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week

小学初中CET4考研IELTSGRE

[wik] [wik]

n.一星期,周;工作周(一个星期中的工作时间)

常用短语

  1. week day

    工作日

  2. each week

    每周

  3. work week

    工作周

  4. 更多词组短语 »

场景例句

  1. She'll be back in a week.

    她一周后回来。

    《牛津词典》

  2. The sale starts next week.

    特价促销从下星期开始。

    《牛津词典》

  3. Could we stop by next week?

    我们下周能过来一下吗?

    《牛津词典》

  4. 更多双语例句 »

近义词

    词根: -week- 星期
  1. week [wik] n. 一星期,周;工作周(一个星期中的工作时间)

    week: -week-星期

单词家谱

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week 星期

来自 PIE*weik,转,继任,词源同 vicarious,vice-president.用于指星期。

week (n.)

Old English wucu, wice, etc., from Proto-Germanic *wikō(n)- (source also of Old Norse vika, Old Frisian wike, Middle Dutch weke, Old High German wecha, German woche), probably originally with the sense of "a turning" or "succession" (compare Gothic wikon "in the course of," Old Norse vika "sea-mile," originally "change of oar," Old English wican "yield, give way"), from PIE root *weik- (2) "to bend, to wind." The vowel sound seems to have been uncertain in Old and Middle English and -e-, -i-, -o-, -u-, -y-, and various diphthongs are attested for it.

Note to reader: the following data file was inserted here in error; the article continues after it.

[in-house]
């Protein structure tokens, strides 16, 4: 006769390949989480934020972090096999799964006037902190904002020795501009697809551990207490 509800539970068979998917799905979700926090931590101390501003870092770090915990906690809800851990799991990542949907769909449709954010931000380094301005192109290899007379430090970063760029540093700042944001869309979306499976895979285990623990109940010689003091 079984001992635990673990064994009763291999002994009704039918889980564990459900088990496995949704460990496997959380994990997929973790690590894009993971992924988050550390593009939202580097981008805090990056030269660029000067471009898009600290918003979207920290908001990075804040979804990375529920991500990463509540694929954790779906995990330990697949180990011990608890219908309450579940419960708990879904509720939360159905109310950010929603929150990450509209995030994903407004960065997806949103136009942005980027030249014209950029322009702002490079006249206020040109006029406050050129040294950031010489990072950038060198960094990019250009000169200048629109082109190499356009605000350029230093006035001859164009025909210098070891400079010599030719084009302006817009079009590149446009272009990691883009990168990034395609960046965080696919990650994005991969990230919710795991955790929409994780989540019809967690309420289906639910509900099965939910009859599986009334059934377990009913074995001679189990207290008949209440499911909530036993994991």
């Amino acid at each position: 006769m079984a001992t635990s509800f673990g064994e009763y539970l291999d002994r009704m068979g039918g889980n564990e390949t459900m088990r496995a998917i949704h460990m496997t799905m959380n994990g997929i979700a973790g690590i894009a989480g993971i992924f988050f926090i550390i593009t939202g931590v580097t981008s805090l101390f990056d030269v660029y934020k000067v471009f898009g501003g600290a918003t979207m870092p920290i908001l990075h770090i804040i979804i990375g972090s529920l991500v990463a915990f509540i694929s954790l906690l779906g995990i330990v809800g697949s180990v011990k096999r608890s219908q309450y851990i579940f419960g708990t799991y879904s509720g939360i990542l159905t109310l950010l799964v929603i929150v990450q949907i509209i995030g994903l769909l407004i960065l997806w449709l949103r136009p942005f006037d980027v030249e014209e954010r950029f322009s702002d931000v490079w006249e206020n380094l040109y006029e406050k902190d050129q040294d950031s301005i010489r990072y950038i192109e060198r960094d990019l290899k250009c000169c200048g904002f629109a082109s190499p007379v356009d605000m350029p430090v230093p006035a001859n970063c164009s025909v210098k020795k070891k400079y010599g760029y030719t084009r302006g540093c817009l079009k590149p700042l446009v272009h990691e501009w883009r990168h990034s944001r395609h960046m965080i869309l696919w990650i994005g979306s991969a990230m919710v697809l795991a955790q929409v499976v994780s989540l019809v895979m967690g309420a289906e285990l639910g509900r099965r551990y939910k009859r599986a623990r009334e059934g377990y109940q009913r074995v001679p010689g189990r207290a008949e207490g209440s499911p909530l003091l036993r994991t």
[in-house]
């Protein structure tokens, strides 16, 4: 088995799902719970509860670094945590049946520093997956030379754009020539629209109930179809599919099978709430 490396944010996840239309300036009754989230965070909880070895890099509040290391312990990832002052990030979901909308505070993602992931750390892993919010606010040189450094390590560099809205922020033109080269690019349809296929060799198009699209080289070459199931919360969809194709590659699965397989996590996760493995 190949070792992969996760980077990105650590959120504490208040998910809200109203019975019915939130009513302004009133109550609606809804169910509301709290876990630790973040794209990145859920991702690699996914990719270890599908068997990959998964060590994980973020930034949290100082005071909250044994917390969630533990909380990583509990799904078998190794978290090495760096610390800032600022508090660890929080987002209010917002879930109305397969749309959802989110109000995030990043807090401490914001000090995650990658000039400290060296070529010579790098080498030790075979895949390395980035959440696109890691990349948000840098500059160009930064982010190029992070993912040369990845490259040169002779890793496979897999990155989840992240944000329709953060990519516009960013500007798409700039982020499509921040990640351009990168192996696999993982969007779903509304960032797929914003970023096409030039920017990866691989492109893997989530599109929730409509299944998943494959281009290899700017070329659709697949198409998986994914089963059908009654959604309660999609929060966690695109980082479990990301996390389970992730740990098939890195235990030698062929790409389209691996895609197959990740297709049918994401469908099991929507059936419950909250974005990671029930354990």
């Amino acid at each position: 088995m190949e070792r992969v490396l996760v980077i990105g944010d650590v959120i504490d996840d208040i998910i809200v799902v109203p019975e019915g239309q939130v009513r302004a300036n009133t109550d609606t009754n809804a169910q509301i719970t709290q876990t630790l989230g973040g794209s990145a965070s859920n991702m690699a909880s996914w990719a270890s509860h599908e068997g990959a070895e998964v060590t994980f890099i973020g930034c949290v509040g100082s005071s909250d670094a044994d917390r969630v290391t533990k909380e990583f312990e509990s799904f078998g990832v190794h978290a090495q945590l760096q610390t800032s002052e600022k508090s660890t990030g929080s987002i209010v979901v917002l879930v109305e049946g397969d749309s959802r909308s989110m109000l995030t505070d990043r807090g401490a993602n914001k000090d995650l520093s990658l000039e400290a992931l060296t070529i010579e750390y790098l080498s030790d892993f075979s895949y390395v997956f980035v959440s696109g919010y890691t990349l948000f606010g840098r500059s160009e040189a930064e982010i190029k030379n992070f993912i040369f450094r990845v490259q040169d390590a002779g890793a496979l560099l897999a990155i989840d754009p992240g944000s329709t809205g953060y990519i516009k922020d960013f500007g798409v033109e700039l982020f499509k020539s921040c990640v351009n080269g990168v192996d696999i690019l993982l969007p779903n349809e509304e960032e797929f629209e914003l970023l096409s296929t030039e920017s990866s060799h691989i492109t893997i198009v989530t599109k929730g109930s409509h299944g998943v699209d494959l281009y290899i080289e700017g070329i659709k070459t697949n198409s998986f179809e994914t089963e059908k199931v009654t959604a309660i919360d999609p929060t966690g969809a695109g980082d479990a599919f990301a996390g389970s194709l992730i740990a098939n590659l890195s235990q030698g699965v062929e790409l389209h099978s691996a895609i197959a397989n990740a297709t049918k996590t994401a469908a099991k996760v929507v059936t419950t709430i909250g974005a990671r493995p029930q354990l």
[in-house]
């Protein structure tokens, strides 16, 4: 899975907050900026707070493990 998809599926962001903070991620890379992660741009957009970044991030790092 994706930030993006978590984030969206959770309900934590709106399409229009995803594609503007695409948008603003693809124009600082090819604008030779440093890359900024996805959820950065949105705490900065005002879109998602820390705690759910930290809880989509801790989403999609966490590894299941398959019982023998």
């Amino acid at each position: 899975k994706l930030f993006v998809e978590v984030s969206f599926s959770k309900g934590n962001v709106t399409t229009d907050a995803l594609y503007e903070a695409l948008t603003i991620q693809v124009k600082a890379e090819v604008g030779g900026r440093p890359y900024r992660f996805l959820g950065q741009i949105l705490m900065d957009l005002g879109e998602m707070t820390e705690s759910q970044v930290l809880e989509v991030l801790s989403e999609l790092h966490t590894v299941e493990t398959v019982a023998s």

"Meaning primarily 'change, alteration,' the word may once have denoted some earlier time division, such as the 'change of moon, half month,' ... but there is no positive evidence of this" [Buck]. No evidence of a native Germanic week before contact with the Romans. The seven-day week is ancient, probably originating from the 28-day lunar cycle, divisible into four periods of seven day, at the end of each of which the moon enters a new phase. Reinforced during the spread of Christianity by the ancient Jewish seven-day week.

As a Roman astrological convention it was borrowed by other European peoples; the Germanic tribes substituting their own deities for those of the Romans, without regard to planets. The Coligny calendar suggests a Celtic division of the month into halves; the regular Greek division of the month was into three decades; and the Romans also had a market week of nine days. Phrase a week, as in eight days a week recorded by 1540s; see a- (1).

Greek planetary names [for the days of the week] ... are attested for the early centuries of our era, but their use was apparently restricted to certain circles; at any rate they never became popular. In Rome, on the other hand, the planetary names became the established popular terms, too strongly intrenched to be displaced by the eccl[esiastical] names, and spreading through most of western Europe. [Carl Darling Buck, "A Dictionary of Selected Synonyms in the Principal Indo-European Languages," 1949]
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